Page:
Trigger Warning: This birth story contains details of instrumental delivery (forceps) and breastfeeding difficulty. If you are triggered by these topics you may wish to skip this blog or read it once you have support available. If you are seeking support for your birth trauma, you may wish to contact our Peer Support Service.
My water broke at 4am after my first contraction.
I was totally calm and felt ready for labour. I was just excited and ready to meet my little boy. We headed into hospital pretty much immediately and labour progressed quickly.
The first stage was just 3 hours which I managed by being in the shower. It was painful and I had sterile water injections for back labour but was confident I could finish the labour without any additional pain medication. The midwife actually commented on what a high pain threshold I had which made me feel pretty good in amongst the fog.
I was checked and advised I could start pushing, so I did. Then after a while I began to lose blood and a doctor came in, checked me again and told the midwife I wasn’t actually fully dilated so I had to try not to push even though I felt like I needed to.
My blood loss meant the doctor tried to insert a canula but I was too dehydrated and they couldn’t get it in after at least 20 minutes of me having to stay still while contracting. The blood loss seemed to slow down but because I had lost some my plan of a water birth disappeared.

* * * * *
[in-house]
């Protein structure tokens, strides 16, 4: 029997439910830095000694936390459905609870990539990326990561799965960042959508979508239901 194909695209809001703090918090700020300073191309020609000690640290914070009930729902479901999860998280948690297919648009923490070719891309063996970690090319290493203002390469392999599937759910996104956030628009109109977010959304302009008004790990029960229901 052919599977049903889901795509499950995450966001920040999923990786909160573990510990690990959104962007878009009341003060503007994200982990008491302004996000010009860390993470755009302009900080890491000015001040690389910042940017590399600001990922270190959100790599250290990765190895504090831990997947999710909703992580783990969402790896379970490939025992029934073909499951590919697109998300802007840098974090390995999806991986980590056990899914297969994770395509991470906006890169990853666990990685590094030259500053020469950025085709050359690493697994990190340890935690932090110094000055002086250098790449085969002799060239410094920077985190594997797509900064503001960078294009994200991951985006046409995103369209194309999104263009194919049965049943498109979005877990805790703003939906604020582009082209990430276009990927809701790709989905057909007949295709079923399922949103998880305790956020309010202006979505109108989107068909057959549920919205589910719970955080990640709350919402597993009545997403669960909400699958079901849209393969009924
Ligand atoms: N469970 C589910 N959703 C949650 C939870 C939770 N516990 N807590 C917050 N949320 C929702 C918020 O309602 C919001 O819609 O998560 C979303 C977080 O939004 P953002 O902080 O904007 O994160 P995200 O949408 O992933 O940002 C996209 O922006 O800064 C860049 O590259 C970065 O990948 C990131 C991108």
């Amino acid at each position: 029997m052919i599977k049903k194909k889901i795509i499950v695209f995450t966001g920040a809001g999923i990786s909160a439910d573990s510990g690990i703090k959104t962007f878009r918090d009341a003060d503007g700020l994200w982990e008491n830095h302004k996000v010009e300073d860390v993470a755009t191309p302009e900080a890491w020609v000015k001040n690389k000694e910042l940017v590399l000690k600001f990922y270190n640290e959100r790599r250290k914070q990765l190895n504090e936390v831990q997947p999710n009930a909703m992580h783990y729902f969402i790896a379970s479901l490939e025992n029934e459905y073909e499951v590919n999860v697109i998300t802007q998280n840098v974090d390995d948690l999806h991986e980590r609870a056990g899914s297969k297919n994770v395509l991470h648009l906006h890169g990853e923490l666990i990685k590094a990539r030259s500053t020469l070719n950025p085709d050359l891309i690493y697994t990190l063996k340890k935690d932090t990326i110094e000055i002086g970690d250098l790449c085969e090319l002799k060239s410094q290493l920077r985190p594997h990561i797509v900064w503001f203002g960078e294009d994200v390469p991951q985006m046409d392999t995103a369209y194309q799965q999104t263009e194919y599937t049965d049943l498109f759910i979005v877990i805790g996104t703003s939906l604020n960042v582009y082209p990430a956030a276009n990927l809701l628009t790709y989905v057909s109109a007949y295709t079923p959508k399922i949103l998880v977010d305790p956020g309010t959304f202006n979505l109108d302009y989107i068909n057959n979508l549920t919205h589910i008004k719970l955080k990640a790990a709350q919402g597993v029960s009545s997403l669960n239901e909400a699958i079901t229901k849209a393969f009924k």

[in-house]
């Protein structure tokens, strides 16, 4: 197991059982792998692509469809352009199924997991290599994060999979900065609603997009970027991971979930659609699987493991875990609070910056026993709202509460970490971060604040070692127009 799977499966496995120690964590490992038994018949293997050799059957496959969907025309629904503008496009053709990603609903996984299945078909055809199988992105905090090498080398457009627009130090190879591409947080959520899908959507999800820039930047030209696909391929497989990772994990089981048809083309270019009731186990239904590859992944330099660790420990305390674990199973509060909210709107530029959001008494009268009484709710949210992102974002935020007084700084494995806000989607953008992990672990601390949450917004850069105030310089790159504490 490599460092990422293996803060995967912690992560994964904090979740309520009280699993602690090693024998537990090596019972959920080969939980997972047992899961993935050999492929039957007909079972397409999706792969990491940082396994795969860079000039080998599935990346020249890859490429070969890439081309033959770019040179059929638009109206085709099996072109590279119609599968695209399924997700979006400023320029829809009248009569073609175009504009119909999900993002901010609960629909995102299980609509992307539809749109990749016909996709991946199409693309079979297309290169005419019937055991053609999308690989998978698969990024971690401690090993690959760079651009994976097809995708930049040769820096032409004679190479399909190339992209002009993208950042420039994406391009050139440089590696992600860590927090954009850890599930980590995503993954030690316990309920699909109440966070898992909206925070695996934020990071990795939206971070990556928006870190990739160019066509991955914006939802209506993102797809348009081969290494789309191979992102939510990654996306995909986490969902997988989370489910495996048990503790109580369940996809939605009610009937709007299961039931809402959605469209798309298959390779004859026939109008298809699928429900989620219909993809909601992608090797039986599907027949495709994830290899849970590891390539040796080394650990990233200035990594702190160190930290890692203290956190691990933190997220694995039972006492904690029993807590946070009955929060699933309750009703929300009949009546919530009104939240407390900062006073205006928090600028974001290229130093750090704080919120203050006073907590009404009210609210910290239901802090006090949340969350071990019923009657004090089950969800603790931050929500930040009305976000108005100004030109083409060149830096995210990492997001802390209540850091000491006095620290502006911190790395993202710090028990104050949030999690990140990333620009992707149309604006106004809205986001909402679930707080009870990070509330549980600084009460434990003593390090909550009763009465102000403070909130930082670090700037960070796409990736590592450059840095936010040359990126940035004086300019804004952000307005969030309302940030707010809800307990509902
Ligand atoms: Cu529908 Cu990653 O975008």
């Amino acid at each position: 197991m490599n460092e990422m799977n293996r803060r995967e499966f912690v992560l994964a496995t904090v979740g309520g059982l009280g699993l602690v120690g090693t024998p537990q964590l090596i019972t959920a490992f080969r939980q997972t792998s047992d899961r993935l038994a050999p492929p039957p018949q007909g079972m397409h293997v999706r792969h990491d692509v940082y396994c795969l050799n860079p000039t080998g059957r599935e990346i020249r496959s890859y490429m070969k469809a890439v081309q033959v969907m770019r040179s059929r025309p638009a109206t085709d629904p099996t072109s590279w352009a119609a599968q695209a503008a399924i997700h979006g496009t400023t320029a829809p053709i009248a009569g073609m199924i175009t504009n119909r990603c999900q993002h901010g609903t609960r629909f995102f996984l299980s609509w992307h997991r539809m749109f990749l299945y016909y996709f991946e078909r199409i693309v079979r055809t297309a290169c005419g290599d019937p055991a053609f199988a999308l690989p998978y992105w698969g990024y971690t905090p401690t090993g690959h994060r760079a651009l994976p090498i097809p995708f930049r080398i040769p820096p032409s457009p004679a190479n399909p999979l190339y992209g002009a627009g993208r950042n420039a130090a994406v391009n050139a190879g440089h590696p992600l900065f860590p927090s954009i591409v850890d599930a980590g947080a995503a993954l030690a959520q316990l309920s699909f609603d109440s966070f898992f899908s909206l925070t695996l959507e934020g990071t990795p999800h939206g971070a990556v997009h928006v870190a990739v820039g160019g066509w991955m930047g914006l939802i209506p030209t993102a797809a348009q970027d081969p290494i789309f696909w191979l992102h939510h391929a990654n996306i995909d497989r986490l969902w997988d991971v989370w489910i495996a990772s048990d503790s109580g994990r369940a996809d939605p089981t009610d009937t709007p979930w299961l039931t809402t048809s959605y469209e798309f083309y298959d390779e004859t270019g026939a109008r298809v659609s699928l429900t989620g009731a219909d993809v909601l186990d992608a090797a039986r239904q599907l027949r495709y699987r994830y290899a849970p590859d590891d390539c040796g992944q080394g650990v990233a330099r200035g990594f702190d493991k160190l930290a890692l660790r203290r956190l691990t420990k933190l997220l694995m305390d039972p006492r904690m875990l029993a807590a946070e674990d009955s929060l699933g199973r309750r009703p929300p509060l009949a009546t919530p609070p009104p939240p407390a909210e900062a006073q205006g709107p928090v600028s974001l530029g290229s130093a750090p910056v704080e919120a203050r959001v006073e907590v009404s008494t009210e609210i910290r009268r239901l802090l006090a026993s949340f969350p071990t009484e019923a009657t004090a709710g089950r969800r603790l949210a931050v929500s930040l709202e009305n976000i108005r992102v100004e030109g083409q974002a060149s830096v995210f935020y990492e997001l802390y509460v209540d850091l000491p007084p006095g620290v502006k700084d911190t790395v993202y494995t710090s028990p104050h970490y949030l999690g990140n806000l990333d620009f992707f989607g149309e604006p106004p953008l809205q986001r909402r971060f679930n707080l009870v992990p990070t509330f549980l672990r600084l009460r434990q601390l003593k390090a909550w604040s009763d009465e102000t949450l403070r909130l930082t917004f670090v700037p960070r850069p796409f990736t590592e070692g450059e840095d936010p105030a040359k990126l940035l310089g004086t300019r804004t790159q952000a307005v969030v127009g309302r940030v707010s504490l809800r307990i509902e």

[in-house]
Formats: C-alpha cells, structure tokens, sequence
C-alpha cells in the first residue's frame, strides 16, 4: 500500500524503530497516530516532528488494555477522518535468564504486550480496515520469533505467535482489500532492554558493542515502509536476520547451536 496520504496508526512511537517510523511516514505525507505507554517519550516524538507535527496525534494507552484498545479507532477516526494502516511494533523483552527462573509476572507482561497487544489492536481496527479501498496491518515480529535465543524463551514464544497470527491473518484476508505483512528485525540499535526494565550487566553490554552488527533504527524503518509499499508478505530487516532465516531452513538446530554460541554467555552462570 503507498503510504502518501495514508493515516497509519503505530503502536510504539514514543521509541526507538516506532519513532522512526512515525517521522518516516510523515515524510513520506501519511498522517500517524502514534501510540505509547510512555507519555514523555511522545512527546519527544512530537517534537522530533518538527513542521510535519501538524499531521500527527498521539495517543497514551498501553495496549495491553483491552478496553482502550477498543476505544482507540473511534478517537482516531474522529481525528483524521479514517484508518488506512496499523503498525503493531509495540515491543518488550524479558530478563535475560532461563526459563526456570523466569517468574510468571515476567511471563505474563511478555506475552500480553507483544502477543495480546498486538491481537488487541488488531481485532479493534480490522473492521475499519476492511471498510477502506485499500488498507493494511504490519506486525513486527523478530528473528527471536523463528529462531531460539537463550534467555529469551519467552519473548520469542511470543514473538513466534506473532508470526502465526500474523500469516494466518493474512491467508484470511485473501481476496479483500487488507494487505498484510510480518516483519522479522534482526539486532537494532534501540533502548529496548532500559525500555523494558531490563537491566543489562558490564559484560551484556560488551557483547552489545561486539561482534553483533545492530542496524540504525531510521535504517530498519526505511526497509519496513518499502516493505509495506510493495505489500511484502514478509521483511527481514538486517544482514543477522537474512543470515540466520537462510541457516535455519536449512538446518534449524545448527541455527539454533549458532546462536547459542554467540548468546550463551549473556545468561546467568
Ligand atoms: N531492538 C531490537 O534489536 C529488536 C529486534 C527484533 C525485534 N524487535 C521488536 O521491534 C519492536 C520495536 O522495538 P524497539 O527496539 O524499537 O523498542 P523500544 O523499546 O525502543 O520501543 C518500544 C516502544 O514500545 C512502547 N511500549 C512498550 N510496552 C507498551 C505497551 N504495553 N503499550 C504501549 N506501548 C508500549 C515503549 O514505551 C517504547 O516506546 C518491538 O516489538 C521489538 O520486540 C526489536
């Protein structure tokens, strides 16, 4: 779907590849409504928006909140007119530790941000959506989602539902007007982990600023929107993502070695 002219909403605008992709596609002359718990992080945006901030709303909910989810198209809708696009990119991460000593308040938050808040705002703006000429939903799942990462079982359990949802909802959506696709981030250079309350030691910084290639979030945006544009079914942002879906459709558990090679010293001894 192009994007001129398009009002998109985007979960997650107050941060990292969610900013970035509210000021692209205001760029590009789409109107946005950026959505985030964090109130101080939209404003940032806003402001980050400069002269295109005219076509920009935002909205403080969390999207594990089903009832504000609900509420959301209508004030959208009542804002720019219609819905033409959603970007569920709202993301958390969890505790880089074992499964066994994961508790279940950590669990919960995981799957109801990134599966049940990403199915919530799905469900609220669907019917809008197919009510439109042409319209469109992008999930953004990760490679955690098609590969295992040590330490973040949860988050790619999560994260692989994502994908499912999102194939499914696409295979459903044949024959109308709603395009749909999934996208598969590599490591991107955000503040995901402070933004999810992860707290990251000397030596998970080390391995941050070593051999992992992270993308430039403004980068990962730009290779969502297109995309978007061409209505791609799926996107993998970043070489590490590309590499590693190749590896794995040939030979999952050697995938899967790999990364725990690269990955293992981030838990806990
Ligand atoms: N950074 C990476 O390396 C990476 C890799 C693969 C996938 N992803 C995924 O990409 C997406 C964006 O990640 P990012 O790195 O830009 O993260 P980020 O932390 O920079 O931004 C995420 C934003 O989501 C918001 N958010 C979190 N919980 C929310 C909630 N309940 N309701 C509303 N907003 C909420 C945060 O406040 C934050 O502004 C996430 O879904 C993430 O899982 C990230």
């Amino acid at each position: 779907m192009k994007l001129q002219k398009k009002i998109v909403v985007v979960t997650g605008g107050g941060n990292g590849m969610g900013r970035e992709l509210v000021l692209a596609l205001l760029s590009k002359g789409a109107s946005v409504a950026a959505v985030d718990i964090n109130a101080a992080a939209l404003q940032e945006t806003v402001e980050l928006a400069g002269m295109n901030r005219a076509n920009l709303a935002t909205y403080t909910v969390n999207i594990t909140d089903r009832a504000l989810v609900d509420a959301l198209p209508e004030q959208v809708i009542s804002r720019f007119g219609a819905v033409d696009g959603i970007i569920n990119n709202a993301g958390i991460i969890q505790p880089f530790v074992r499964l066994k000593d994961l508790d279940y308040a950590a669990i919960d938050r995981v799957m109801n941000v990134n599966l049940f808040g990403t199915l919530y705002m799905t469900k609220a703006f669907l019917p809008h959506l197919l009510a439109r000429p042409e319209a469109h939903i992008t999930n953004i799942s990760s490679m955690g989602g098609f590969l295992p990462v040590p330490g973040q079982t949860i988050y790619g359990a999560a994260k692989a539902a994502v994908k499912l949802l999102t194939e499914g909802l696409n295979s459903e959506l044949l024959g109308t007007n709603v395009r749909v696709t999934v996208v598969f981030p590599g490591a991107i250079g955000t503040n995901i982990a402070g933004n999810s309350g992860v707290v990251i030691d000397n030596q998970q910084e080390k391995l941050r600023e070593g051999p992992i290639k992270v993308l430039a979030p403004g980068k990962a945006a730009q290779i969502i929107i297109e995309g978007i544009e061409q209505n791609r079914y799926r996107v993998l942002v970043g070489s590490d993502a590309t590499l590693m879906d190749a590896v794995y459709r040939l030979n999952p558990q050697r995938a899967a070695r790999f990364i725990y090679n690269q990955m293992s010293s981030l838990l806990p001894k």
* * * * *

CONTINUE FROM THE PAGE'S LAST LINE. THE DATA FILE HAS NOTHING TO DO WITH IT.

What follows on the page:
This is when it went really downhill.
After a while, I was allowed to start pushing again. I pushed for 2 hours and the baby was completely stuck and had severe swelling on his already 97th percentile head.
They said they needed to use forceps and the anesthetist was called to give me the epidural. The doctor spent at least 30 mins trying to push the epidural in while I contracted sitting up on the edge of the bed.
The doctor came in to try the forceps. I said I could feel pain still and the epidural was ineffective but the doctor tried 4 attempts despite this of the forceps. It was excruciating. I was screaming and have blocked some of it out from my memory. The doctor pulled so hard that her foot was up on the bench and the baby wouldn’t come.
They decided I needed to go to theatre for a caesarean. They took me into the anesthetic bay and loaded me up with all the drugs. I remember the word fentanyl being thrown around, along with another epidural.
Once in theatre they said I could choose between having a c section and a forceps. Someone mentioned in passing that to have the c section there was a chance the baby’s skull could fracture as he was so deep in the pelvis. I was terrified and decided that I would have to try the forceps again. I was surrounded by people and was petrified of doing it.
I had an episiotomy and the doctor pulled once and I felt him move, though no pain this time. On the second attempt he came out and was immediately taken away to the ressus table.